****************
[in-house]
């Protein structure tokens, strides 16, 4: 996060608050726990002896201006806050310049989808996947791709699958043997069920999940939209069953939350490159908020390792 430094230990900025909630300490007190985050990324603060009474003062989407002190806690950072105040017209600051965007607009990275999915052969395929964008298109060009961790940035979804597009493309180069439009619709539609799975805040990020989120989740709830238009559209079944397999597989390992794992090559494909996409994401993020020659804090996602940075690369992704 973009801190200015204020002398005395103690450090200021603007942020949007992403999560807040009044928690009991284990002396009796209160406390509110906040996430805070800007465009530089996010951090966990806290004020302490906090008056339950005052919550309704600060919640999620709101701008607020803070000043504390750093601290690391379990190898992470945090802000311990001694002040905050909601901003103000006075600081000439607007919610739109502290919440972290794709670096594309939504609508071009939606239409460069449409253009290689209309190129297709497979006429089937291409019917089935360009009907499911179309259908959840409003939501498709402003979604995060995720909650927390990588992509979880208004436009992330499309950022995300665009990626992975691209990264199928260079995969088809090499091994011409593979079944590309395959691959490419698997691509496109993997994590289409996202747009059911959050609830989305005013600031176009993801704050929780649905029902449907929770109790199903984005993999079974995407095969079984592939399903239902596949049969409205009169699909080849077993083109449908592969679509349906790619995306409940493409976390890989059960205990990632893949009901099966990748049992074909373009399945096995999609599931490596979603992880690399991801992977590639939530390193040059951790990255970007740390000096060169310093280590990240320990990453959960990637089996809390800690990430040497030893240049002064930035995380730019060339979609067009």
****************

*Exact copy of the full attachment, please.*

[in-house]
């Protein structure tokens, strides 16, 4: 996060608050726990002896201006806050310049989808996947791709699958043997069920999940939209069953939350490159908020390792 430094230990900025909630300490007190985050990324603060009474003062989407002190806690950072105040017209600051965007607009990275999915052969395929964008298109060009961790940035979804597009493309180069439009619709539609799975805040990020989120989740709830238009559209079944397999597989390992794992090559494909996409994401993020020659804090996602940075690369992704 973009801190200015204020002398005395103690450090200021603007942020949007992403999560807040009044928690009991284990002396009796209160406390509110906040996430805070800007465009530089996010951090966990806290004020302490906090008056339950005052919550309704600060919640999620709101701008607020803070000043504390750093601290690391379990190898992470945090802000311990001694002040905050909601901003103000006075600081000439607007919610739109502290919440972290794709670096594309939504609508071009939606239409460069449409253009290689209309190129297709497979006429089937291409019917089935360009009907499911179309259908959840409003939501498709402003979604995060995720909650927390990588992509979880208004436009992330499309950022995300665009990626992975691209990264199928260079995969088809090499091994011409593979079944590309395959691959490419698997691509496109993997994590289409996202747009059911959050609830989305005013600031176009993801704050929780649905029902449907929770109790199903984005993999079974995407095969079984592939399903239902596949049969409205009169699909080849077993083109449908592969679509349906790619995306409940493409976390890989059960205990990632893949009901099966990748049992074909373009399945096995999609599931490596979603992880690399991801992977590639939530390193040059951790990255970007740390000096060169310093280590990240320990990453959960990637089996809390800690990430040497030893240049002064930035995380730019060339979609067009």